BIBLE HILL – A resident of Teakwood Court in Bible Hill says enough is enough.
Bible Hill resident wants action on dysfunctional storm water system
Keith Cheyne has lived on the street, which is in a subdivision off of College Road, since 1987. He is frustrated that the area has had re-occurring storm water system problems for about 15 years.
Cheyne detailed the situation to Bible Hill village commissioners this week during its regular monthly meeting. The issue goes back 15 years when at the time the sidewalk began to “disintegrate,” said Cheyne, due to storm water drains not expelling water and “eating a hole into the sidewalk.”
At one point, years ago, there was a foot-wide hole that “grew and grew and grew,” said Cheyne.
“We stuck a Christmas tree in it for 18 months and it was finally fixed about two and a half years later. We couldn’t get (the transportation department) to fix it. I have no idea why,” Cheyne told the Truro Daily News. “The crews wouldn’t even put cones in the hole.”
“We’d go through a summer and then it happens again. The system was opened at least three times … filled pipes with asphalt, replaced pipe, and some minor patches.”
Fast forward to 2009 and, according to Cheyne, the storm water system was “100 per cent blocked” in the subdivision. Cheyne said equipment was brought in to “high blast stone out of the system” but it didn’t solve how to prevent it from happening again.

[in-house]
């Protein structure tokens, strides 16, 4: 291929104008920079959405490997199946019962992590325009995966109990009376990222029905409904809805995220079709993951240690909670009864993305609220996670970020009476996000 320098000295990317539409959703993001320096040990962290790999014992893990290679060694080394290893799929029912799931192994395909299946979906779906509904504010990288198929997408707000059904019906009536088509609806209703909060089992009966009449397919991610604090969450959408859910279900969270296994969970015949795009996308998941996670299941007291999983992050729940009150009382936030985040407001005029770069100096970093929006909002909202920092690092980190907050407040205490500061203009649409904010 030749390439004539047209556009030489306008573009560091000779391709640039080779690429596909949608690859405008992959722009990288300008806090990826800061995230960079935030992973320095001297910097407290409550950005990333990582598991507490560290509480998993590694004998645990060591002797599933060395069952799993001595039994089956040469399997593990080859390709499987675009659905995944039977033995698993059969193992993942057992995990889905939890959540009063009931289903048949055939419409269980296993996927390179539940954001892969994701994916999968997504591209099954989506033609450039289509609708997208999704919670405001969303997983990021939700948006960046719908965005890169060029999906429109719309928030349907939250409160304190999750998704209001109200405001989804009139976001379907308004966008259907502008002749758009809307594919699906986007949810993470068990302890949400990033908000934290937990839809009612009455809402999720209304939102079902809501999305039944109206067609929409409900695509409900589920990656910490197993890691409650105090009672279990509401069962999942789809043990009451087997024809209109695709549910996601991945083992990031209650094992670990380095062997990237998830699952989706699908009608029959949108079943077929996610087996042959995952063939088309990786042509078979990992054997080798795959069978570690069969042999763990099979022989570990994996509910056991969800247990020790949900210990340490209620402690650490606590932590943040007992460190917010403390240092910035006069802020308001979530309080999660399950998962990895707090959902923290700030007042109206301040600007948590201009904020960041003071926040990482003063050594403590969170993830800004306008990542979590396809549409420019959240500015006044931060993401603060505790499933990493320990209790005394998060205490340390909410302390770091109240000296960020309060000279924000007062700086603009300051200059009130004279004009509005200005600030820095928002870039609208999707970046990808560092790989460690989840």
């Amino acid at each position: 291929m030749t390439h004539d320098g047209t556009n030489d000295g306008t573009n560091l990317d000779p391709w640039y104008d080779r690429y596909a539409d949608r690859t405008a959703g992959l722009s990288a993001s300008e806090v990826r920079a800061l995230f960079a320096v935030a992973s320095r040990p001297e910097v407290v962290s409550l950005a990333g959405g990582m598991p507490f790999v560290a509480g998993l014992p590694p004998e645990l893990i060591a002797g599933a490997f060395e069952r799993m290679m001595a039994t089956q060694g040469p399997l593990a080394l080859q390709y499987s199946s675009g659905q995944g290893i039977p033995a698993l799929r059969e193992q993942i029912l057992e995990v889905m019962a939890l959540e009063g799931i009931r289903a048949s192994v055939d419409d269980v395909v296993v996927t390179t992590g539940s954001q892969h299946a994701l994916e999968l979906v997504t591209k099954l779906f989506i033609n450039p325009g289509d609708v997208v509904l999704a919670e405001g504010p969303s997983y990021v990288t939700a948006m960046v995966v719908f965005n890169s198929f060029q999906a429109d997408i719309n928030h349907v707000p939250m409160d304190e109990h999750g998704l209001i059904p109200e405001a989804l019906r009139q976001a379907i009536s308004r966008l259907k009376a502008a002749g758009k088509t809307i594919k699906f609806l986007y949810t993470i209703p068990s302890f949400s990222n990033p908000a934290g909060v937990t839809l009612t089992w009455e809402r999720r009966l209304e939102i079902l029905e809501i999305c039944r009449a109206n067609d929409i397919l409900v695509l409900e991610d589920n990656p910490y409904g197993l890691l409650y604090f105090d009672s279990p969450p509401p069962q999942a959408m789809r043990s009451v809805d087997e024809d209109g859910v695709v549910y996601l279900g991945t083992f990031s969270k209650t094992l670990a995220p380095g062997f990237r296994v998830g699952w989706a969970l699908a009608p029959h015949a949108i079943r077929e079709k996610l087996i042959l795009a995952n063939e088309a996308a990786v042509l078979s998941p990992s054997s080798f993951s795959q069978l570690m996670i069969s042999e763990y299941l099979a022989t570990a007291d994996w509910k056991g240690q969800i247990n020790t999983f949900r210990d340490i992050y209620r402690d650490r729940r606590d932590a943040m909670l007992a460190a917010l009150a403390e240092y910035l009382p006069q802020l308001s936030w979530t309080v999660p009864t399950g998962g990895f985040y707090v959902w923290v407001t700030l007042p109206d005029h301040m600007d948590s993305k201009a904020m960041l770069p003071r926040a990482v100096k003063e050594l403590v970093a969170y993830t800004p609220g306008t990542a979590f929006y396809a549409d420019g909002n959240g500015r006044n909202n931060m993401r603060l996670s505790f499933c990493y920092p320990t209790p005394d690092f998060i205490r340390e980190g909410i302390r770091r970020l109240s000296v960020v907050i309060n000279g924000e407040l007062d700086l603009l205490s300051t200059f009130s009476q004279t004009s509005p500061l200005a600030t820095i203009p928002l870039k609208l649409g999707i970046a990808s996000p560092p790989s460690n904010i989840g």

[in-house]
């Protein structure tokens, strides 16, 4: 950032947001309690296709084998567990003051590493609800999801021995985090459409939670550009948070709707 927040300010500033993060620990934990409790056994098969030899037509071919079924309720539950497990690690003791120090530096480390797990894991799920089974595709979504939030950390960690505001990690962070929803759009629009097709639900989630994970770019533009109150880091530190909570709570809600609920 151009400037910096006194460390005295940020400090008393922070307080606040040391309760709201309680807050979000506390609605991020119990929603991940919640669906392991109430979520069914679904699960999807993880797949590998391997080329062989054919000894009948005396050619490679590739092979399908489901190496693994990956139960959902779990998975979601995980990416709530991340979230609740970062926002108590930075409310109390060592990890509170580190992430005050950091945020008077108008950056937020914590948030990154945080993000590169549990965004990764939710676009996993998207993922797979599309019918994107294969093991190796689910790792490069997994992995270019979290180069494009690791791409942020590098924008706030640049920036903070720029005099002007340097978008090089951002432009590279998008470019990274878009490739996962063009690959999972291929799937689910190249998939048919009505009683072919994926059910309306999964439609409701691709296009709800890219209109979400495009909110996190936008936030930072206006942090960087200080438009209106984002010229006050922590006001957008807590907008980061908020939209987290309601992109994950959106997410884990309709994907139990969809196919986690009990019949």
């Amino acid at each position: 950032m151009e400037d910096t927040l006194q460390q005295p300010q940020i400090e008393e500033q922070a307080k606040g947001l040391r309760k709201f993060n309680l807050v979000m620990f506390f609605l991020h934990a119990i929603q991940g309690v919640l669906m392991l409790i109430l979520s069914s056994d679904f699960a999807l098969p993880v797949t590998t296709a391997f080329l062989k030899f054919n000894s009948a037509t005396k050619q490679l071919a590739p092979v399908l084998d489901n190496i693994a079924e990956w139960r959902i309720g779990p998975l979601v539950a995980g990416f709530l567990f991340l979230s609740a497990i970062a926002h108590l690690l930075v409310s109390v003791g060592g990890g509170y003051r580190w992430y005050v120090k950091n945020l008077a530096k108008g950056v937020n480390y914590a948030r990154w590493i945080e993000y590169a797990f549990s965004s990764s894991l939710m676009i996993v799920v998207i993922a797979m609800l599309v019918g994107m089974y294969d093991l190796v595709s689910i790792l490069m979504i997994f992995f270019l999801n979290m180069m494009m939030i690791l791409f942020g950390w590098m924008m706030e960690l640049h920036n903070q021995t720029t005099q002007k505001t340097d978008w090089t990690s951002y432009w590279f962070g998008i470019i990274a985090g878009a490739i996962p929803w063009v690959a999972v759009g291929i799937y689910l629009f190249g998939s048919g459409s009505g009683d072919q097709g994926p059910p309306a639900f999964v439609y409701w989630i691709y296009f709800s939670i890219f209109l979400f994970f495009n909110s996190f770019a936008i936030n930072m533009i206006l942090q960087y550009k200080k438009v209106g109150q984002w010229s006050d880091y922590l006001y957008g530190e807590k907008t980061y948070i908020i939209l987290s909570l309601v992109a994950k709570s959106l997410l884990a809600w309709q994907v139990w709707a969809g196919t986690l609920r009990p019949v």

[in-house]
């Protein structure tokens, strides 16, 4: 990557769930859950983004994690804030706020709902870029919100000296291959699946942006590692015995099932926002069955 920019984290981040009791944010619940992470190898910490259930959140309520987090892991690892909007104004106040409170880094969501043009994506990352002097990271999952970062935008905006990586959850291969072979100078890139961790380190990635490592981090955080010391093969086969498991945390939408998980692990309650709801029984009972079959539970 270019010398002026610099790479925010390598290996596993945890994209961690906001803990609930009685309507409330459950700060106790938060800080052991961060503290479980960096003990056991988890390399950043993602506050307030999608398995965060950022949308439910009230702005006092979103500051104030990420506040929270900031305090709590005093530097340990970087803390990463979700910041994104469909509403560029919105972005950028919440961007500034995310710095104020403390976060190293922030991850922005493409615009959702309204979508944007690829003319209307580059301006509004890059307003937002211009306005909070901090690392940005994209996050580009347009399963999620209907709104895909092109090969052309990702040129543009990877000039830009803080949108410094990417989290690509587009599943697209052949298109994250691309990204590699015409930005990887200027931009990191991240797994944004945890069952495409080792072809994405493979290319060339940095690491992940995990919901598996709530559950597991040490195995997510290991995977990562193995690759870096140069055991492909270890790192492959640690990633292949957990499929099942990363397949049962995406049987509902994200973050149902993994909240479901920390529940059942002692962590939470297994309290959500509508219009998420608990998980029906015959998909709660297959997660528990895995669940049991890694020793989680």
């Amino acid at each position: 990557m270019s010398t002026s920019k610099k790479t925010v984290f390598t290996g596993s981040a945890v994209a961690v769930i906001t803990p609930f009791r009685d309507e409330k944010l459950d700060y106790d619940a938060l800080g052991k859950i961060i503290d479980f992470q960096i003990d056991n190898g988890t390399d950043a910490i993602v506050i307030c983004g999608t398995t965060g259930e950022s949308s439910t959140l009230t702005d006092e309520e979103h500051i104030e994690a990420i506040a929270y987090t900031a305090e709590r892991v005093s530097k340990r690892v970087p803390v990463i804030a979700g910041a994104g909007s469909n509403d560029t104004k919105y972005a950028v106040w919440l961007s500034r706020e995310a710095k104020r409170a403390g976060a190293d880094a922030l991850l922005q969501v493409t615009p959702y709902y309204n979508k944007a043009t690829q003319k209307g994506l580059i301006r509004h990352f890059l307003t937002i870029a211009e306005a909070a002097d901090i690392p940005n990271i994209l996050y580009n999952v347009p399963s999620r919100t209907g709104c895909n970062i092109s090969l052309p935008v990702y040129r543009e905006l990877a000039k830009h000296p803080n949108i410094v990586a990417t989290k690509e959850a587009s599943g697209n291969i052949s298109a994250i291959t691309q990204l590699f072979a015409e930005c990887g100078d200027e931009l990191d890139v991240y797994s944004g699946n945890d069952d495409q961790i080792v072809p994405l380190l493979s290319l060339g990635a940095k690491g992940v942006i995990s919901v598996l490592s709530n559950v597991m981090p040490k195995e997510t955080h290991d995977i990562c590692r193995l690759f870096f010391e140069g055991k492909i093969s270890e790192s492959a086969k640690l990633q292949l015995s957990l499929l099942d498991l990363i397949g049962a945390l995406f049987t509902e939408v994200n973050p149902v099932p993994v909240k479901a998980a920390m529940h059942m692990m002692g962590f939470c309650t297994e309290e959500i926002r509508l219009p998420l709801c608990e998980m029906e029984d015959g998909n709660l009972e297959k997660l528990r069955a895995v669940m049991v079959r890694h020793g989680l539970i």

In 2012, the system was blocked again after the massive fall floods and whenever there is substantial water, he said, the pipes don’t drain “for two weeks.” That, in turn, has resulted in property floods.
“We were told by the transportation department it would be 12 to 15 years before it was fixed. I don’t know where we stand,” Cheyne said.
Village chairman Tom Burke told Cheyne, after his presentation to the village, that village staff would look into the situation.
Colchester County Coun. Christine Blair, who was at the meeting, confirmed she spoke to the transportation department most recently in 2012 about the situation.
“It’s a transportation issue and it’s become a safety issue,” Blair said.
James Webster, area manager with the Transportation and Infrastructure Renewal Department in Bible Hill, told this paper he can only speak about the past few years in which he’s been with the department. He said in the last three years, they have been addressing failures in the neighbourhood’s catch basins.
“Their concerns have not gone unheard. We met on site with some residents and Christine Blair. They wanted a new catch basin (but) it’s not beyond its lifespan. It requires maintenance,” said Webster.
He said smaller repairs were done in the last few years in addition to “rather extensive” work including repairing concrete to the catch basin.
“All that’s left is patching the asphalt around it,” Webster said, adding he expects that will be done this fall and efforts should be long-lasting.
“I’m confident it will be a long-term fix.”
Webster added the storm water pipes in the subdivision were checked about two years ago and “they are sound.”